Rob Neyer of posts a Reds’ related story from 1957 about what could be called a “strategic” way of breaking up the double play. You’ll need to read through the Alfonso Soriano portion of the posting (relating speed to outfield defense), but then you’ll find a very interesting Reds piece about a (now illegal) way of preventing double plays.

For the record, this year’s Reds are 6th in the National League in GIDP with 18 despite the feeling that we’re cursed with this anomaly. The San Francisco Giants have grounded into a whopping 31 double plays thus far through 26 games (the Reds have played 28). Orlando Cabrera and Scott Rolen have both hit into four double plays, and Ryan Hanigan has grounded into three. Cabrera and Rolen are tied for seventh in the league in this category (the Giants’ Pablo Sandoval has already hit into EIGHT double plays this year!!). Brandon Phillips somehow has hit into only two double plays so far. He still has time to assume his normal spot amongst National League leaders. Oh…but Cabrera does have five sacrifice flies. The Reds are tied for the National League lead in sacrifice flies, for those that find that bit of trivia important.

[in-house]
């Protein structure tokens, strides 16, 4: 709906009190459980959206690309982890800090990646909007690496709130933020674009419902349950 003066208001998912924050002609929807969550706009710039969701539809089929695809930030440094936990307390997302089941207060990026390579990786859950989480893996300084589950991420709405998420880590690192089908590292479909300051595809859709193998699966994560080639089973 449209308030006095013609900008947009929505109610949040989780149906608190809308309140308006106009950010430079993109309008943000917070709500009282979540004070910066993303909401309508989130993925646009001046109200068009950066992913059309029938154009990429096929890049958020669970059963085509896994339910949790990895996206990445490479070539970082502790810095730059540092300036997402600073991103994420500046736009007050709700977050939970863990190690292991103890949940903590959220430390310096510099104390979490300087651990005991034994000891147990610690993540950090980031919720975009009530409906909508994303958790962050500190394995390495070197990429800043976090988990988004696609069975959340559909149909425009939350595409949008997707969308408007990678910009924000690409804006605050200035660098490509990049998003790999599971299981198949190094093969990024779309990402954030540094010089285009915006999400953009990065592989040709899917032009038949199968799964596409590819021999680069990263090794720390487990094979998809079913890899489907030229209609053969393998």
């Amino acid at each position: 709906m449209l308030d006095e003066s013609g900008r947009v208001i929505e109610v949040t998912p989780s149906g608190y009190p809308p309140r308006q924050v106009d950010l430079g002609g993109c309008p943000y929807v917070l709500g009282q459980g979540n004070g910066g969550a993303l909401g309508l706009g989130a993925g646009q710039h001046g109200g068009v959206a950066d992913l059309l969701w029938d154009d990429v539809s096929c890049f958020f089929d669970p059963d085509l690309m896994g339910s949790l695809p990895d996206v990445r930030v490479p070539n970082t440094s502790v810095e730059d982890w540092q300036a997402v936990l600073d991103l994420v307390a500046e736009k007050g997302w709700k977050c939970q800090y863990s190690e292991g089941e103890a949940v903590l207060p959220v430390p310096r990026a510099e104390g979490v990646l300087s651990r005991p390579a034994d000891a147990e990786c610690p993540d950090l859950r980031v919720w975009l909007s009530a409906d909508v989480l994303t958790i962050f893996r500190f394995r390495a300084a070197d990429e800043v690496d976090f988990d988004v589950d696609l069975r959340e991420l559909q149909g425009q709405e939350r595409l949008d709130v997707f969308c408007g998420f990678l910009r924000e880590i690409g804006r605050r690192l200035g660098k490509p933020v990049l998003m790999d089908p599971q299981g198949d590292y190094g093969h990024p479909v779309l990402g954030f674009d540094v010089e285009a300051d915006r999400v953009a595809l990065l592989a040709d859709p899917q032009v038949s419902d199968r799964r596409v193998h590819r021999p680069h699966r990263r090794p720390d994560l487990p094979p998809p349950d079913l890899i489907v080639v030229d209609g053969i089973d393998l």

The Reds had a tremendous offense in the mid-1950’s. Having hit 221 home runs in 1956 (second in franchise history to 2005’s 222), the Reds led the National League by averaging 5.00 runs per game. Their team ERA was 3.85 which was a little better than average (they allowed 4.25 runs per game overall). In 1957, however, their offense dropped just a bit, down to 4.85 runs per game (a little behind the Milwaukee Braves), and the Reds’ pitching staff disintegrated, allowing 5.07 runs per game (ERA of 4.62). They needed to bat as much as possible, and double plays removed baserunners. The Reds’ record was 91-63 in 1956 and dropped to 80-74 in the 1957.

Now, that’s creating havoc on the basepaths.